I grew up in Oakhurst, so Asbury was, was always a part of my life growing up. When I got out of architecture school in 95 and got my license and decided that I wanted to have my own practice, Asbury was like a blank canvas for a young architect. And I started my practice here and it afforded me opportunities that I wouldn’t have had in a bigger city. But those opportunities were really rich because it is a city, and the, the, the existing building stock here is so interesting. The underlying pl master plan of the city, I think is, is just about as good as it gets. I got to do so many wonderful projects and with so many interesting people, and, you know, got to really understand the inner workings of the municipality and, and how, how that worked and got to participate in some major zoning projects.

Jim Watt (04:17):
I got to jump right into the deep end of the pool here, and this was a wonderful laboratory. You know, me deciding to have my my art studio here is for a lot of the same reasons. Mm-hmm. <affirmative>, you have interesting people. You have fellow artists, which I think is probably the most important thing for me as an artist, is to, to feel like I, there is a community of artists. It doesn’t have to be a community of painters. <laugh> doesn’t have to be a community of, of architects, multi-discipline, but yeah. But, you know, you know, just, just people who are in the arts like you guys. Mm-hmm. <affirmative>. Um, to me that’s the most important thing. If that doesn’t exist, I’m not sure that I could be, you know, I’d have to be practicing my art somewhere else. Having New York City being so close that to me, it’s, it’s kind of the best of both worlds. You, you get to, you get to live in a real interesting urban environment on the beach that is really an hour drive from the most important cultural institutions in the world. It also affords me the ability to have, for example, a 2,500 square foot studio to work in. I wouldn’t have that ability in, in New York City just because of real estate prices. Right. Of price, you know, and, and available real estate. I mean, to have that kind of space, just, it, it wouldn’t, it would be prohibitive.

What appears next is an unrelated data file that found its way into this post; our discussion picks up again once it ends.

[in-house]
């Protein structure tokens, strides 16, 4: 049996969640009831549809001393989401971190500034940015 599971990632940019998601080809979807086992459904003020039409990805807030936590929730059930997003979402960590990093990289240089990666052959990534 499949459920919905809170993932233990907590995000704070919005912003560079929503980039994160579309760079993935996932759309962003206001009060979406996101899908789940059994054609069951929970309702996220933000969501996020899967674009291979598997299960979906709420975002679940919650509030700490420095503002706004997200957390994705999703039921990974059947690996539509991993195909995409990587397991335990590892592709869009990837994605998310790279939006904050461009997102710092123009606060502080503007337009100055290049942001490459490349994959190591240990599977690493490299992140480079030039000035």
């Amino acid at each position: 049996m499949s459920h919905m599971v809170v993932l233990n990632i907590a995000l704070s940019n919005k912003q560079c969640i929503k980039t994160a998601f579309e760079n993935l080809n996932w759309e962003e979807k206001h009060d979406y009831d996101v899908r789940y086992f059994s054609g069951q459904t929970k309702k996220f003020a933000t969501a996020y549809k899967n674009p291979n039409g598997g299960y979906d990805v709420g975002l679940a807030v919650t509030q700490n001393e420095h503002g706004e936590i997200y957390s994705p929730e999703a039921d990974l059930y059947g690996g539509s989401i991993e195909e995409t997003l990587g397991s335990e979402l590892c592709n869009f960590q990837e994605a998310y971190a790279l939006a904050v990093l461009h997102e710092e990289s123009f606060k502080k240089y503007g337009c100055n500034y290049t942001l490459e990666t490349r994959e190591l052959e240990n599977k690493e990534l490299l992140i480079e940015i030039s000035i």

Nancy Sabino (05:54):
Explain to us a little bit about where you’re working out of now, your new studio space.

Jim Watt (05:59):
So, uh, as of August, I, my studio, uh, is in the Stda Baker building, which is right on the railroad tracks. Uh, it’s, it’s an, it’s an old art deco warehouse really for, for that, that housed the St. Baker cars. I’m on the second floor. I have 2,500 square feet on the second floor. My sister has a large studio next to me for her, uh, clothing company called Merle Works. It’s ideal. It’s fantastic. I have tremendous natural light. The building has just incredible architectural character in a or deco warehouse kind of way, um, which is perfect for the kind of work that I do. A lot of the work that I do is quite big. Um, and you know, for me it’s, it’s, it’s a wonderful art laboratory up there and, uh, I absolutely love it. And, um, I’m excited about it. That’s

Mike Sodano (06:55):
Good. From an artistic standpoint, I mean, uh, you know, to be able to work in a space that you feel productive in

Jim Watt (07:04):
Yes, absolutely. It has just a wonderful quality and energy to it.

Mike Sodano (07:09):
But you also live in Asbury as well?

Jim Watt (07:11):
I do, yeah, I do. Yeah. Which is great. I, I I love where I live and, uh, I live in a, I think an important piece of architecture in and of itself

Nancy Sabino (07:22):
As an artist. Um, you’ve, you’ve talked about what’s important to your surroundings and, and having that community of people. What do you think we’ll get right to it? What do you think it means for a city to be art centric?

Jim Watt (07:38):